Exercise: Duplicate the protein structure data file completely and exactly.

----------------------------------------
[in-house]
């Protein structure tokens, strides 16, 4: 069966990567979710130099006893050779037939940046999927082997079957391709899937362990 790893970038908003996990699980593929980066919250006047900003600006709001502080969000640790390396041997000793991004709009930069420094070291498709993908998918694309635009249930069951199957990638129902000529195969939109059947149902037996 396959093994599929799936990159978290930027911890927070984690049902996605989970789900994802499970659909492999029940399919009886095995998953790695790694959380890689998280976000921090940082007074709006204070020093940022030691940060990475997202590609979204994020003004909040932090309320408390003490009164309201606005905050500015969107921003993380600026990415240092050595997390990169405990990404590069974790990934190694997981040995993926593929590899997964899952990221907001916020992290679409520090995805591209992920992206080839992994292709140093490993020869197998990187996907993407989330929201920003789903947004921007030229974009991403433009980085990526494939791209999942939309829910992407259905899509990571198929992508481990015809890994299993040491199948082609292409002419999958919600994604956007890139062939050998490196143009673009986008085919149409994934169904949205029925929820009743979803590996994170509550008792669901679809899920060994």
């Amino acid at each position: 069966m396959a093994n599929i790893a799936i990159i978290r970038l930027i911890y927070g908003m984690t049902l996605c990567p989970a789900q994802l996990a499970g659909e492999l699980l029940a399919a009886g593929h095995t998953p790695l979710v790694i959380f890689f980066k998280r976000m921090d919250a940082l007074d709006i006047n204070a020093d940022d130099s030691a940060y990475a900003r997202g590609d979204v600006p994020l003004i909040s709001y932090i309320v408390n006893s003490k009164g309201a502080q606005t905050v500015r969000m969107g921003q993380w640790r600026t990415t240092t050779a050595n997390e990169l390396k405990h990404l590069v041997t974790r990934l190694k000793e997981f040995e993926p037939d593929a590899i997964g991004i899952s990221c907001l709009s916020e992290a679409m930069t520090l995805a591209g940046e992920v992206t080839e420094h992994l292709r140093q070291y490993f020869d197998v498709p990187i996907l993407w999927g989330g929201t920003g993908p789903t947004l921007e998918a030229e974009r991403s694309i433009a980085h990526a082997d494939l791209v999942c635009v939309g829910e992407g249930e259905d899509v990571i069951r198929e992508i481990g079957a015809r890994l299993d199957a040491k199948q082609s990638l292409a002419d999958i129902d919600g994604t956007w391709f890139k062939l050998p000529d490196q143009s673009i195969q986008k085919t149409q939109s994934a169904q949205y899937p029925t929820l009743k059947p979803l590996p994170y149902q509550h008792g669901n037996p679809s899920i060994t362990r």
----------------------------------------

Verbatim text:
[in-house]
């Protein structure tokens, strides 16, 4: 069966990567979710130099006893050779037939940046999927082997079957391709899937362990 790893970038908003996990699980593929980066919250006047900003600006709001502080969000640790390396041997000793991004709009930069420094070291498709993908998918694309635009249930069951199957990638129902000529195969939109059947149902037996 396959093994599929799936990159978290930027911890927070984690049902996605989970789900994802499970659909492999029940399919009886095995998953790695790694959380890689998280976000921090940082007074709006204070020093940022030691940060990475997202590609979204994020003004909040932090309320408390003490009164309201606005905050500015969107921003993380600026990415240092050595997390990169405990990404590069974790990934190694997981040995993926593929590899997964899952990221907001916020992290679409520090995805591209992920992206080839992994292709140093490993020869197998990187996907993407989330929201920003789903947004921007030229974009991403433009980085990526494939791209999942939309829910992407259905899509990571198929992508481990015809890994299993040491199948082609292409002419999958919600994604956007890139062939050998490196143009673009986008085919149409994934169904949205029925929820009743979803590996994170509550008792669901679809899920060994």
């Amino acid at each position: 069966m396959a093994n599929i790893a799936i990159i978290r970038l930027i911890y927070g908003m984690t049902l996605c990567p989970a789900q994802l996990a499970g659909e492999l699980l029940a399919a009886g593929h095995t998953p790695l979710v790694i959380f890689f980066k998280r976000m921090d919250a940082l007074d709006i006047n204070a020093d940022d130099s030691a940060y990475a900003r997202g590609d979204v600006p994020l003004i909040s709001y932090i309320v408390n006893s003490k009164g309201a502080q606005t905050v500015r969000m969107g921003q993380w640790r600026t990415t240092t050779a050595n997390e990169l390396k405990h990404l590069v041997t974790r990934l190694k000793e997981f040995e993926p037939d593929a590899i997964g991004i899952s990221c907001l709009s916020e992290a679409m930069t520090l995805a591209g940046e992920v992206t080839e420094h992994l292709r140093q070291y490993f020869d197998v498709p990187i996907l993407w999927g989330g929201t920003g993908p789903t947004l921007e998918a030229e974009r991403s694309i433009a980085h990526a082997d494939l791209v999942c635009v939309g829910e992407g249930e259905d899509v990571i069951r198929e992508i481990g079957a015809r890994l299993d199957a040491k199948q082609s990638l292409a002419d999958i129902d919600g994604t956007w391709f890139k062939l050998p000529d490196q143009s673009i195969q986008k085919t149409q939109s994934a169904q949205y899937p029925t929820l009743k059947p979803l590996p994170y149902q509550h008792g669901n037996p679809s899920i060994t362990r």